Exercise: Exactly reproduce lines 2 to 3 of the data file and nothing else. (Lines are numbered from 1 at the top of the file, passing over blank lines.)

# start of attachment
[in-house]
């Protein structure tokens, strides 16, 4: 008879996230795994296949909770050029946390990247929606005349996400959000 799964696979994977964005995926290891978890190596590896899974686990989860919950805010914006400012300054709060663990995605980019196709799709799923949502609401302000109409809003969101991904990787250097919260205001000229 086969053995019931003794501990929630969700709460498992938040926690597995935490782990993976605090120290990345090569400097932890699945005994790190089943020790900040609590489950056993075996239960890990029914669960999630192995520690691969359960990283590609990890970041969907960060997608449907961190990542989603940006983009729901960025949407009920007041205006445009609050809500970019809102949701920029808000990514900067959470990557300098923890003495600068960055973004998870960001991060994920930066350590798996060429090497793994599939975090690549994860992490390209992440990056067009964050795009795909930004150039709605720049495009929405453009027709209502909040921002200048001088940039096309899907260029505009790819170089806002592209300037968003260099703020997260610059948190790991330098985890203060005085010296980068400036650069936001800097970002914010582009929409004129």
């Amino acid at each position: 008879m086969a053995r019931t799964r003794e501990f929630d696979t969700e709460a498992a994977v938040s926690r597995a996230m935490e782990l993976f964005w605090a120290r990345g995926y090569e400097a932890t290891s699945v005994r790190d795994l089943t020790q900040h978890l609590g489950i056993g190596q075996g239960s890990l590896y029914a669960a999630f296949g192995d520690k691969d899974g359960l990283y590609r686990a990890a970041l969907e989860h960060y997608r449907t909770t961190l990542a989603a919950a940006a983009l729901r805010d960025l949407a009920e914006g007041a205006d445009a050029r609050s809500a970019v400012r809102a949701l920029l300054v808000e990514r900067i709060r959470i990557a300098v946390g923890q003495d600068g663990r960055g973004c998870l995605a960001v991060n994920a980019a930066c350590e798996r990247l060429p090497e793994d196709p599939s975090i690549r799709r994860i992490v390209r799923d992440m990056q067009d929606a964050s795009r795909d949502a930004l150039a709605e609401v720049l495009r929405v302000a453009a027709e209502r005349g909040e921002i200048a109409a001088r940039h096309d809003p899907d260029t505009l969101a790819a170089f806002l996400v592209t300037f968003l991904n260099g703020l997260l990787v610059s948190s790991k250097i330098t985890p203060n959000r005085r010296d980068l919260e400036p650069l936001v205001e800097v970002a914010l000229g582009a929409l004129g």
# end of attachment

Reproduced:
């Protein structure tokens, strides 16, 4: 008879996230795994296949909770050029946390990247929606005349996400959000 799964696979994977964005995926290891978890190596590896899974686990989860919950805010914006400012300054709060663990995605980019196709799709799923949502609401302000109409809003969101991904990787250097919260205001000229 086969053995019931003794501990929630969700709460498992938040926690597995935490782990993976605090120290990345090569400097932890699945005994790190089943020790900040609590489950056993075996239960890990029914669960999630192995520690691969359960990283590609990890970041969907960060997608449907961190990542989603940006983009729901960025949407009920007041205006445009609050809500970019809102949701920029808000990514900067959470990557300098923890003495600068960055973004998870960001991060994920930066350590798996060429090497793994599939975090690549994860992490390209992440990056067009964050795009795909930004150039709605720049495009929405453009027709209502909040921002200048001088940039096309899907260029505009790819170089806002592209300037968003260099703020997260610059948190790991330098985890203060005085010296980068400036650069936001800097970002914010582009929409004129």
């Amino acid at each position: 008879m086969a053995r019931t799964r003794e501990f929630d696979t969700e709460a498992a994977v938040s926690r597995a996230m935490e782990l993976f964005w605090a120290r990345g995926y090569e400097a932890t290891s699945v005994r790190d795994l089943t020790q900040h978890l609590g489950i056993g190596q075996g239960s890990l590896y029914a669960a999630f296949g192995d520690k691969d899974g359960l990283y590609r686990a990890a970041l969907e989860h960060y997608r449907t909770t961190l990542a989603a919950a940006a983009l729901r805010d960025l949407a009920e914006g007041a205006d445009a050029r609050s809500a970019v400012r809102a949701l920029l300054v808000e990514r900067i709060r959470i990557a300098v946390g923890q003495d600068g663990r960055g973004c998870l995605a960001v991060n994920a980019a930066c350590e798996r990247l060429p090497e793994d196709p599939s975090i690549r799709r994860i992490v390209r799923d992440m990056q067009d929606a964050s795009r795909d949502a930004l150039a709605e609401v720049l495009r929405v302000a453009a027709e209502r005349g909040e921002i200048a109409a001088r940039h096309d809003p899907d260029t505009l969101a790819a170089f806002l996400v592209t300037f968003l991904n260099g703020l997260l990787v610059s948190s790991k250097i330098t985890p203060n959000r005085r010296d980068l919260e400036p650069l936001v205001e800097v970002a914010l000229g582009a929409l004129g």